The term "Big Sky Blue" is obviously borrowed from the descriptive moniker "Big Sky Country" which is an official slogan of the State of Montana (as in "Welcome to Big Sky Country"). The deep blue color is characteristic of the sky throughout much of the Great Northern's territory, especially the high elevations of the Great Plains, Rocky Mountains, Columbia Plateau and the Cascade Range. The choice of the term "Big Sky Blue" was logical since most of the Great Northern's tracks led through country where extensive deep blue skyscapes were a part of the natural environ.
The combination of "Big Sky Blue" and white also accurately portrayed the winter landscape of much of the GN's territory although I doubt the intent was to portray the often brutal winters of the northern Great Plains. You can argue the choice of colors, as many do, but you cannot dispute the fact that "Big Sky Blue" gave the Great Northern an entirely new image.
In hindsight it is easy to see that the new "Big Sky Blue" scheme unfortunately did little to enhance the GN's bottom line and probadid more harm than good considering the expense of painting the fleet of locomotives and rolling stock into the new blue and white scheme.
The painting of locomotives and rolling stock into the "Big Sky Blue" scheme was still a work in progress when the BN merger was consummated in 1970. Certainly the worsening bottom line and the impending merger captured managerial attention far more than the painting of rolling stock. "Big Sky Blue" never attained preemiand GN trains were a mixture of paint schemes. The years from 1967 to March, 1970 were characterized by a clash of colors which produced a fractured identity. The "Big Sky Blue" scheme just did not blend well with the orange and green and the pace of painting and the BN merger meant that the "Big Sky Blue" never had a chance to attain preeminence on the Great Northern. Certainly "Big Sky Blue" never was accepted by many fans and modelers and today a discussion of the corporate GN's colors almost generates as much heat as does the never-ending argument over the proper shade of orange and green.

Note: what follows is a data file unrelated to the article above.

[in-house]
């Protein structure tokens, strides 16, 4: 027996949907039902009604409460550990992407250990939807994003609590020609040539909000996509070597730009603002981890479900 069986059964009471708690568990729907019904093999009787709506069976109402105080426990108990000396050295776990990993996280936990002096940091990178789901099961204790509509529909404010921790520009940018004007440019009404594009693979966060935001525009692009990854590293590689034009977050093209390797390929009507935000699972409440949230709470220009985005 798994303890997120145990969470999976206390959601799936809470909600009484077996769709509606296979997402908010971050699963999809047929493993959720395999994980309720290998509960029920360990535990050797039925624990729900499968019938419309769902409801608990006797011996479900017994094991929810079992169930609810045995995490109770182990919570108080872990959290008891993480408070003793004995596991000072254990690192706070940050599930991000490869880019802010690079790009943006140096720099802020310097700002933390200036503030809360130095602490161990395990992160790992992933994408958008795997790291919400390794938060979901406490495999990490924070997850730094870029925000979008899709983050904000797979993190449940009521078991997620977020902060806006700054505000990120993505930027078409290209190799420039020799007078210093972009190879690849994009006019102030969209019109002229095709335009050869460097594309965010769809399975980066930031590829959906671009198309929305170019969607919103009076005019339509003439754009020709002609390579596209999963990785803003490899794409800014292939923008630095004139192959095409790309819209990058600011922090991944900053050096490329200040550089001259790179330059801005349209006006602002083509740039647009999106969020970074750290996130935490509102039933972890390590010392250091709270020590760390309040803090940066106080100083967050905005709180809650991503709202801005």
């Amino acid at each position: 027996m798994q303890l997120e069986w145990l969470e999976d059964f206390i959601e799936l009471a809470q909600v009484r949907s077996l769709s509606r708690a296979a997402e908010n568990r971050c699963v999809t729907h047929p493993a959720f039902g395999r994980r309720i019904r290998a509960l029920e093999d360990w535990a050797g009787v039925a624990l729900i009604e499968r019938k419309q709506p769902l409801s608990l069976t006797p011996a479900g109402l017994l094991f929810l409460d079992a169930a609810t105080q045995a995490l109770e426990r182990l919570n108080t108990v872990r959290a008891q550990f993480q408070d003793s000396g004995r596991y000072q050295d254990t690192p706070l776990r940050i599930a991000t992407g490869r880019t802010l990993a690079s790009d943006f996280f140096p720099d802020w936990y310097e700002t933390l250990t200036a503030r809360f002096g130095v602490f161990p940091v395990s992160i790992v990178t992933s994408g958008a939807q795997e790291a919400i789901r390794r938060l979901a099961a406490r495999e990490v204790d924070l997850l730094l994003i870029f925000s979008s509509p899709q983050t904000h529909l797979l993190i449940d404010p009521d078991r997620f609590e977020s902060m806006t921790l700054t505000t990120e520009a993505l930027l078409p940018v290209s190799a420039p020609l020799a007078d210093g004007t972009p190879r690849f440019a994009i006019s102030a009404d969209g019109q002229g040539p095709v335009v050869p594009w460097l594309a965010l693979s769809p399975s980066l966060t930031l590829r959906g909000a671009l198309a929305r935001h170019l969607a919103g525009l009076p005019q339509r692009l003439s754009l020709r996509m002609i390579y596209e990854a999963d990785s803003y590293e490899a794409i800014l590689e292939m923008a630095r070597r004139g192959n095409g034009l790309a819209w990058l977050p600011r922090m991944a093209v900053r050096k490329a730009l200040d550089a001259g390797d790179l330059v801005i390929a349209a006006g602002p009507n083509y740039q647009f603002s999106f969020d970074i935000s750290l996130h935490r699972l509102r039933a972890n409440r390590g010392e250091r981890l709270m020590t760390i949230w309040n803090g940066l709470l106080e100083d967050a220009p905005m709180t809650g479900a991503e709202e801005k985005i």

In hindsight, this clash of corporate colors provided a negative lesson in corporate identity that was unfortunately soon forgotten: railroads created by mergers in the 1980's and 1990's experienced essentially the same problem, to include the GN's corporate succes, BNSF, which attempted to maintain two corporate color schemes before settling on a single paint scheme for its massive locomotive fleet.
As an aside, I have never heard of a common term for the white used in the "Big Sky Blue" scheme. This is interesting as there are close associations between the Great Northern and the color white which the public relations and advertising people could have pro. Certainly the brilliant white of cumulus clouds in Big Sky Country was an integral component of Big Sky Country landscapes. Also, the heavily publicized rivers and streams in the Great Northern territory with their brilliant white rapids and falls presented the color white in its purest form as did the winter snows throughout the GN's territory and the snowcapped glaciers of the Rocky Mountains and Cascade Range. Given the literary association of white with purity it is surprising that the Great Northern did not prowhite as it did "Big Sky Blue." Certainly, the Delaware, Lackawanna and Western had a tremendously successful advertising campaign in the early 1920's based on the purity and viraspects of white and the GN could have promoted white as an ideal compliment to "Big Sky Blue."
The last chapter of color on the GN occurred just prior to the Burlington Northern merger when the Great Northern experimented with "Cascade Green" and white, the new corporate colors of the BN. Some passenger equipment was painted green and white before the merger. With an uncertain future and pressing financial prob, the color of rolling stock reverted to the utilitarian and less expensive black and mineral red. While the Burlington Northern merger officially ended the Great Northern's corporate identity, the GN's colors remained on the rails for decades after the merger mixed with rolling stock from the CB&Q, NP and SP&S.
ONE LAST WORD ABOUT COLOR